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National women's business council selects Loyola student for 2015 cohort

Loyola press release - June 30, 2015

Loyola University New Orleans international business major Ashley Garcia was one of only 22 college students nationwide selected to participate in the Women’s Business Enterprise National Council's Student Entrepreneur Program, a distinguished program that aims to foster growth for the next generation of women-owned businesses. Her selection by the WBENC as part of their 2015 student entrepreneur cohort places Loyola as one of 14 universities nationwide to have a student participating.

“Traveling to Austin and connecting with corporate women business leaders from companies like Capital One, Shell and Macy's has really shown me that women are able to do anything they put their minds to,” Garcia said. “Over only the last week I have understood what it means to run a women-owned business and how important it is to have the support of other women on the same path around you. Suddenly the corporate world and the job hunt after college is exciting to me and not so scary. Entrepreneur-wise, I feel empowered to go full force and cultivate the business ideas that I have written down on napkins for years.”

The distinguished WBENC Student Entrepreneur Program, which ran June 21-26, fosters growth for the next generation of women-owned businesses through tailored curriculum, mentoring from certified women’s business enterprises and Fortune 500 corporate members, a pitch competition set at WBENC’s National Conference & Business Fair in Austin, Texas from June 23-25, and off-site visits to corporations and accelerators supported by the program’s title sponsor, Shell. Since SEP’s inception in 2008, more than 120 students have graduated from the program.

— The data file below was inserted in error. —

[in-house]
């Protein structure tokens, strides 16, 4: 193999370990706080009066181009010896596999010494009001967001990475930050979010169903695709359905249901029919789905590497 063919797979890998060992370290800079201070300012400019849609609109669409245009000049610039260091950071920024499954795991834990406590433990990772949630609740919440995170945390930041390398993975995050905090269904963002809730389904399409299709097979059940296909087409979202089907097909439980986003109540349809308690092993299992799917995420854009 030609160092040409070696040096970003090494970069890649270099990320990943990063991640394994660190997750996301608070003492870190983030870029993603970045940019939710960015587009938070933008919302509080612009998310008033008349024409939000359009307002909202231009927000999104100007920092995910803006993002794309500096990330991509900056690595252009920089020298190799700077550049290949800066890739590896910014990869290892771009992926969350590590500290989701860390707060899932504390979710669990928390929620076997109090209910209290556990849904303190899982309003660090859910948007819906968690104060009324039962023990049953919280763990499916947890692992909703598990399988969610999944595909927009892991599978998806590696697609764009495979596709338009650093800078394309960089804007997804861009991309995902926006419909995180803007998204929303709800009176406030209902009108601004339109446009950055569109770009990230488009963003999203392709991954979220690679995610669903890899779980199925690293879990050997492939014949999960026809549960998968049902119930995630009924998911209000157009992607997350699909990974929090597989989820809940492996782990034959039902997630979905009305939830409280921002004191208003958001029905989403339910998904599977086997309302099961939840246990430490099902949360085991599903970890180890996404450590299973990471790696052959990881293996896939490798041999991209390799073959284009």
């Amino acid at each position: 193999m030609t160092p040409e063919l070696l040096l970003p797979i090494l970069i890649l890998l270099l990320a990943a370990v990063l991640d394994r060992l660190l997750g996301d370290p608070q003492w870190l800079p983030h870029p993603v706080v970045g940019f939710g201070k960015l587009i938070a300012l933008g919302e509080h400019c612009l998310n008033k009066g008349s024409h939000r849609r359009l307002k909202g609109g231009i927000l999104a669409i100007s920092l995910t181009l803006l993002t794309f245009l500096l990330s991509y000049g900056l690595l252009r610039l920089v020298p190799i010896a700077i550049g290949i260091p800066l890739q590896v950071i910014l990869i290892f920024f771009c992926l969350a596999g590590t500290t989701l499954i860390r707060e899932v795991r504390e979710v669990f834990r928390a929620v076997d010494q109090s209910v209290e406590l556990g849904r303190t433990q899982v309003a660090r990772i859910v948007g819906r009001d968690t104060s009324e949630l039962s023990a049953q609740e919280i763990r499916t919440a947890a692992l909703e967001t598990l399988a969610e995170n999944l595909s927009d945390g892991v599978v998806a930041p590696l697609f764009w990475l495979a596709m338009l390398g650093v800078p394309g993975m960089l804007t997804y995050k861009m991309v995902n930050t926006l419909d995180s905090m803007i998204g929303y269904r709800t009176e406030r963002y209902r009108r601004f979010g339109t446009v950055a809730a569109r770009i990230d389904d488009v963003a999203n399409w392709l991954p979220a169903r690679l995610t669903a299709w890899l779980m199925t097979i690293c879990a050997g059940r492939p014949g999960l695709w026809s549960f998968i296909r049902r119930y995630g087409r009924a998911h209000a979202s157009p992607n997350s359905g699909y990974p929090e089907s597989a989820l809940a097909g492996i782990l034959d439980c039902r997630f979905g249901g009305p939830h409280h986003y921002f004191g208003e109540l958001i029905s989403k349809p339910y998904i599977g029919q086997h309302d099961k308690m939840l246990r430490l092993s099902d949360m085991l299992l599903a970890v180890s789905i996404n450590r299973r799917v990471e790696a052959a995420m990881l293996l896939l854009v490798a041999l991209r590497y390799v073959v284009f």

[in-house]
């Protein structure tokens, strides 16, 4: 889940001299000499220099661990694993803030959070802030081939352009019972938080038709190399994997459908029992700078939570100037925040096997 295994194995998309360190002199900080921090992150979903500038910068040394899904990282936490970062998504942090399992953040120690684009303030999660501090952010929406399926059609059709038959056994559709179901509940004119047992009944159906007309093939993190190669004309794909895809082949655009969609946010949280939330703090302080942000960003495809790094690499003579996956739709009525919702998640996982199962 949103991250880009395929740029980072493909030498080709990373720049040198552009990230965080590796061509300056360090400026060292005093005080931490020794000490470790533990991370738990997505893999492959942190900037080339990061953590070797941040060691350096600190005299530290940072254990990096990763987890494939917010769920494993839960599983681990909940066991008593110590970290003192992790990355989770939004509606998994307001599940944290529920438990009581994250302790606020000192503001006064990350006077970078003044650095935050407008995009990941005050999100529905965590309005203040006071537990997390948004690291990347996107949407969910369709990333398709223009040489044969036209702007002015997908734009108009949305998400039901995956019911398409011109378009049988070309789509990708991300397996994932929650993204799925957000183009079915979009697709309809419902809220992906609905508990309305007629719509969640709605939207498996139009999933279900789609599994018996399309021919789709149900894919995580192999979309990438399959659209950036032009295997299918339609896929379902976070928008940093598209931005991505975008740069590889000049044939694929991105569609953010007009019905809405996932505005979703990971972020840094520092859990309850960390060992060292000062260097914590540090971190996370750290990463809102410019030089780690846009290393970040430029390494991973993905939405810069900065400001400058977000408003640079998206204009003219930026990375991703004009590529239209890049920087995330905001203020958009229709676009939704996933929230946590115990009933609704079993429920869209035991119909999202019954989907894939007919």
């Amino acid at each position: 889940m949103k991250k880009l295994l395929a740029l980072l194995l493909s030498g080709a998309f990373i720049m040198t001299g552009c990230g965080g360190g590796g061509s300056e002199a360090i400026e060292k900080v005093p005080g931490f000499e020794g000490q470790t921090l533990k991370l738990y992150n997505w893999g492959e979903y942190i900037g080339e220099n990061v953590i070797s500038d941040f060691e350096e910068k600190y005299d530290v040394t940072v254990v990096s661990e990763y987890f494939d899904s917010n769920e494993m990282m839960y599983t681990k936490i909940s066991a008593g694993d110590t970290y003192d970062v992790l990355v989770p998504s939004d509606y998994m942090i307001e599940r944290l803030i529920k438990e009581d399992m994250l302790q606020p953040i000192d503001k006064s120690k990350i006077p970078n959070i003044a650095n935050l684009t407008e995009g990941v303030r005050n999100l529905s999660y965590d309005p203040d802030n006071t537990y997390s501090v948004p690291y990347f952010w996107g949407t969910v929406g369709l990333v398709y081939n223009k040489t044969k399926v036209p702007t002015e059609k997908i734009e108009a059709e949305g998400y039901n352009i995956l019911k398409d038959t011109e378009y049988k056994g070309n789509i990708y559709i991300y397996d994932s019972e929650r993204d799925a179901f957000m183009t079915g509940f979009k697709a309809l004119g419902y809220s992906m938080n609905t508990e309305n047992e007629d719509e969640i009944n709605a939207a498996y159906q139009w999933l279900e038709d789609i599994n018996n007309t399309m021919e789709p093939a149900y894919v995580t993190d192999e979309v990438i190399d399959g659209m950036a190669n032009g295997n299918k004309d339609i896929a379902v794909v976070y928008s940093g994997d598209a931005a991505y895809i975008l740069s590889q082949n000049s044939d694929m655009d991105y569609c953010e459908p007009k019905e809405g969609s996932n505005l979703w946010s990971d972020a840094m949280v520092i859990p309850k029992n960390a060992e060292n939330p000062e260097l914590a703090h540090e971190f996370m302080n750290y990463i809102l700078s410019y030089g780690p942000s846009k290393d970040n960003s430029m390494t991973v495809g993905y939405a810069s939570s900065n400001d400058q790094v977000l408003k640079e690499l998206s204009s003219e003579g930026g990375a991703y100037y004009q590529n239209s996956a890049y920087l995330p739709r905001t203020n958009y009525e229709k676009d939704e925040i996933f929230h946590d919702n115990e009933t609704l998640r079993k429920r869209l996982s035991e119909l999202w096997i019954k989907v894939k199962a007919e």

Being selected for the 2015 WBENC Student Entrepreneur Program has been a blessing in disguise for Garcia, who plans to start a women's organization within Loyola’s business school where she can brainstorm ideas and attend conferences to network with other women entrepreneurs. Garcia says the conference has helped her to see how practical her studies and degree at Loyola will be next year following graduation. Participation in the conference has also helped her to consider new tools and skills for implementing her vision, she said.

WBENC and Shell are committed to enriching the future for all women-owned businesses. In 2015, WBENC broadened the student entrepreneurship program’s application from its former focus on STEM to include the Arts, including creativity and design. By centering on Science, Technology, Engineering, Arts, and Math (STEAM), the program underscores the importance of bringing diverse women from various academic interests together at the developmental stages of their career to build a support network for future women business owners and leaders.

In addition to industry and geographical diversity, this year’s cohort has representative racial diversity, including students who identify as Black or African American; Asian or Pacific Islander; Hispanic or Latina; or Caucasian.

“We must be proactive about encouraging future women’s business enterprises of all backgrounds see the possibilities in opening their own businesses,” said Pamela Prince-Eason, president and CEO of WBENC. “The Student Entrepreneur Program does this by bringing students from across the country, in different fields and with diverse backgrounds. It is important throughout the WBENC community that we are intentional in the development of young women.”

Visit the WBENC program website for more information.